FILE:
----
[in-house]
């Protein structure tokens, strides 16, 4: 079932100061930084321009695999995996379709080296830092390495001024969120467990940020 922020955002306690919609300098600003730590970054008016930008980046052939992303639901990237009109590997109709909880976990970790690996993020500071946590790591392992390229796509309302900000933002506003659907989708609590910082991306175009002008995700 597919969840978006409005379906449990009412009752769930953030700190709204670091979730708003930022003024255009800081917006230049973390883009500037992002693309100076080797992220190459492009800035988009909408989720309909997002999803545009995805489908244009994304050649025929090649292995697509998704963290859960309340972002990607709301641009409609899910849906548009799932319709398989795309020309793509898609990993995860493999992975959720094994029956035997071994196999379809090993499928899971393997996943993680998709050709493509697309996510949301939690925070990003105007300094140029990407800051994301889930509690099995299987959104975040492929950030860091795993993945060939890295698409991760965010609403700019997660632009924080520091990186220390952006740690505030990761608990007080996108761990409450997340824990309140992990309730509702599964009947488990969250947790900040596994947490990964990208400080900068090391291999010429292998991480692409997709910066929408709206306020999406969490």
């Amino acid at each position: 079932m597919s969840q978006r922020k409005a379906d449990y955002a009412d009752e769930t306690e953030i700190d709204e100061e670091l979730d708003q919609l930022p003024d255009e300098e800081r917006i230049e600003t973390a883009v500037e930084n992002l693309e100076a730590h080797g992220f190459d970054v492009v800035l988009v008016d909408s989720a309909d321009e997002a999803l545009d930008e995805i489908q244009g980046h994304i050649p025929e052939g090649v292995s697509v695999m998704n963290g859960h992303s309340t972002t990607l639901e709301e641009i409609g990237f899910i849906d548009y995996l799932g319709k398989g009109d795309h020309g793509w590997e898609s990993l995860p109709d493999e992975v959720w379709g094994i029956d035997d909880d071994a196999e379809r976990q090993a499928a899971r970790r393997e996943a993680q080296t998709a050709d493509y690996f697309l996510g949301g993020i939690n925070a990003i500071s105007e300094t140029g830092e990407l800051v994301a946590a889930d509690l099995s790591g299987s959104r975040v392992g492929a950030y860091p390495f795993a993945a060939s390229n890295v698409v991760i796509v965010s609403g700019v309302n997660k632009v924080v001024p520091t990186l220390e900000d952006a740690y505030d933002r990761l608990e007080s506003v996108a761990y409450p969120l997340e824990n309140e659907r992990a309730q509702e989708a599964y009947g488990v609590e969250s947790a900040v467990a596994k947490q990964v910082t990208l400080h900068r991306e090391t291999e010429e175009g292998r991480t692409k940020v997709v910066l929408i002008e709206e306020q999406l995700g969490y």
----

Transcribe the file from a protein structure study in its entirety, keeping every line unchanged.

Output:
[in-house]
């Protein structure tokens, strides 16, 4: 079932100061930084321009695999995996379709080296830092390495001024969120467990940020 922020955002306690919609300098600003730590970054008016930008980046052939992303639901990237009109590997109709909880976990970790690996993020500071946590790591392992390229796509309302900000933002506003659907989708609590910082991306175009002008995700 597919969840978006409005379906449990009412009752769930953030700190709204670091979730708003930022003024255009800081917006230049973390883009500037992002693309100076080797992220190459492009800035988009909408989720309909997002999803545009995805489908244009994304050649025929090649292995697509998704963290859960309340972002990607709301641009409609899910849906548009799932319709398989795309020309793509898609990993995860493999992975959720094994029956035997071994196999379809090993499928899971393997996943993680998709050709493509697309996510949301939690925070990003105007300094140029990407800051994301889930509690099995299987959104975040492929950030860091795993993945060939890295698409991760965010609403700019997660632009924080520091990186220390952006740690505030990761608990007080996108761990409450997340824990309140992990309730509702599964009947488990969250947790900040596994947490990964990208400080900068090391291999010429292998991480692409997709910066929408709206306020999406969490």
């Amino acid at each position: 079932m597919s969840q978006r922020k409005a379906d449990y955002a009412d009752e769930t306690e953030i700190d709204e100061e670091l979730d708003q919609l930022p003024d255009e300098e800081r917006i230049e600003t973390a883009v500037e930084n992002l693309e100076a730590h080797g992220f190459d970054v492009v800035l988009v008016d909408s989720a309909d321009e997002a999803l545009d930008e995805i489908q244009g980046h994304i050649p025929e052939g090649v292995s697509v695999m998704n963290g859960h992303s309340t972002t990607l639901e709301e641009i409609g990237f899910i849906d548009y995996l799932g319709k398989g009109d795309h020309g793509w590997e898609s990993l995860p109709d493999e992975v959720w379709g094994i029956d035997d909880d071994a196999e379809r976990q090993a499928a899971r970790r393997e996943a993680q080296t998709a050709d493509y690996f697309l996510g949301g993020i939690n925070a990003i500071s105007e300094t140029g830092e990407l800051v994301a946590a889930d509690l099995s790591g299987s959104r975040v392992g492929a950030y860091p390495f795993a993945a060939s390229n890295v698409v991760i796509v965010s609403g700019v309302n997660k632009v924080v001024p520091t990186l220390e900000d952006a740690y505030d933002r990761l608990e007080s506003v996108a761990y409450p969120l997340e824990n309140e659907r992990a309730q509702e989708a599964y009947g488990v609590e969250s947790a900040v467990a596994k947490q990964v910082t990208l400080h900068r991306e090391t291999e010429e175009g292998r991480t692409k940020v997709v910066l929408i002008e709206e306020q999406l995700g969490y």